The current presidential administration is making an unprecidented attack against the preservation of our National Monuments. With a campaign of false information and public relations trickery, this president seeks to undermine many large-scale, land-conserving federally protected monuments in order to appease resource extracting business interests. Many of these imperiled, beautiful pieces of the West are a last bastion of a cultural and biological heritage that demands our strictest conservation efforts, not a wasteful and gluttonous policy that tragically disregards our responsibility to the future. To better understand what is really at stake and what the nature of this threat is, let me walk you through my experience last week at the Outdoor Retailer trade show in Salt Lake City, Utah. If you aren’t familiar the Outdoor Retailer Tradeshow is the largest of its kind in the world. For the past twenty-two years, this show has brought hundreds of millions of dollars to Utah, and now because of the short-sighted politics of Utah’s state government, the show will be moving to Denver, Colorado next year.
We marched on the State Capitol, Thursday July 27, 2017, in a show of solidarity, demanding that the Department of the Interior takes no further action towards any of the existing National Monuments and that we would not tolerate any modification to the existing borders of those monuments. When the president says that he wishes to return “the land to the people” he is misleading: private interest is not public interest. The federal department in charge of the National Monuments is the Department of the Interior, and the current Secretary of the DOI is Ryan Zinke.
I was invited out to Outdoor Retailer by a wonderful company called Allett as they lauch their new brand, Mule. We collaborated on an idea to support these National Monuments where I would make paintings, Live at the show (above left), and they would raffle them off to support those non-governmental organizations working to preserve these monuments. The event was massively successful and I am so great to report that we raised hundreds of dollars for the cause.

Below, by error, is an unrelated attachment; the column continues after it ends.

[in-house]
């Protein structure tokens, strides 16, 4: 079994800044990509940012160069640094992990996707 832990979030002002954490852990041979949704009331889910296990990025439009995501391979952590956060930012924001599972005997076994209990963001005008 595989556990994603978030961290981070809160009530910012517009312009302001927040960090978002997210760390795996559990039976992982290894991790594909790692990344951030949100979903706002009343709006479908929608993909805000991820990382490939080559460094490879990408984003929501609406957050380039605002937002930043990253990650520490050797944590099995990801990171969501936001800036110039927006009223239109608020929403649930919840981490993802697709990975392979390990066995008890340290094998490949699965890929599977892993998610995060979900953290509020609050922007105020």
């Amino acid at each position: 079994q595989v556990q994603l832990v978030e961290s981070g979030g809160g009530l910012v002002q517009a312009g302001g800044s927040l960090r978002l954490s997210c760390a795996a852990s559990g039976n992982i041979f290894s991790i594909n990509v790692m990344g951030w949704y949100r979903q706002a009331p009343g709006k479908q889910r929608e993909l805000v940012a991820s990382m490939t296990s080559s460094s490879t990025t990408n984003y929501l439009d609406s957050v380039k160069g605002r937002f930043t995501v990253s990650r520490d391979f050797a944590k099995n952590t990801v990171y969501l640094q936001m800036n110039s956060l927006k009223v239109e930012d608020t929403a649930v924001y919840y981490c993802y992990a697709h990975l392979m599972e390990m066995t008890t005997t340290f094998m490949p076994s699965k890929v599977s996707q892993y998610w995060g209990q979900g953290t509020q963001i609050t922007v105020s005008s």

One of the big highlights for me was getting a chance to meet Sally Jewell (above right). Sally Jewell was the Secretary of the Department of the Interior during the last presidential administration and she is a personal hero of mine. Her energy and her positivity are infectious and I was thrilled to hear her reassuring words: “They don’t have any plan yet. It is all just a bunch of noise. If they do try to shrink these monuments, we will see them in court for years to come.” When I asked her about her plans for the future she told me that at this point she is happy to not be taking an active role in the government and is enjoying canoeing with her grandchildren in the Pacific Northwest.
One of the most controversial monuments up for review is the Bears Ears National Monument. This stretch of the Utah backcountry has been home to the Ute people for tens of thousands of years. Many quality organizations are pushing back against the current administration’s recommendation at drastically reducing its borders, including: Friends of Cedar Mesa, and The Southern Utah Wilderness Alliance. The Indian Lands and Public Lands Alliance (ILPLA) and the Ute Indian Tribe Political Action Committee (UTEPAC) and leading the way in cooperation to protect these important lands and to forge a new type of public/native relationship with the federal government. Larry Whitebelly Cesspooch, above right, at the Outdoor Retailer show is a master storyteller who here, demonstrates the music behind the Bear Dance. Check out Larry’s TED talk here.
The other Utah National Monument that I painted in support of is Grand Staircase Escalante. At almost 1.9 million acres, this incredible swath of Utah’s Canyonlands is an incredibly impressive effort of posterity that deserves to be honored and defended against privatization schemes that hope to erode its integrity.
From Earth Justice‘s most recent publication. I did notice that Outdoor Retailer just seemed smaller this year – I suppose in part because Patagonia wasn’t there and many vendors followed them in good conscience.
One of the most beautiful pieces of land-designation legislation in recent decades is the emergence of the Mojave Trails National Monument. Between the Marine Base and the Mojave Preserve, this invaluable piece of California desert holds a bevy of precious life that deserves perpetual protection. The map, above left, is from my forthcoming books of maps, The California Field Atlas.
Sand to Snow, San Gabriel Mountains, and the Berryessa Snow Mountain National Monument round out the three other National Monuments I made paintings in support of. Please consider supporting the following groups in the efforts to continue to protect these amazing places and all the living systems that call them home: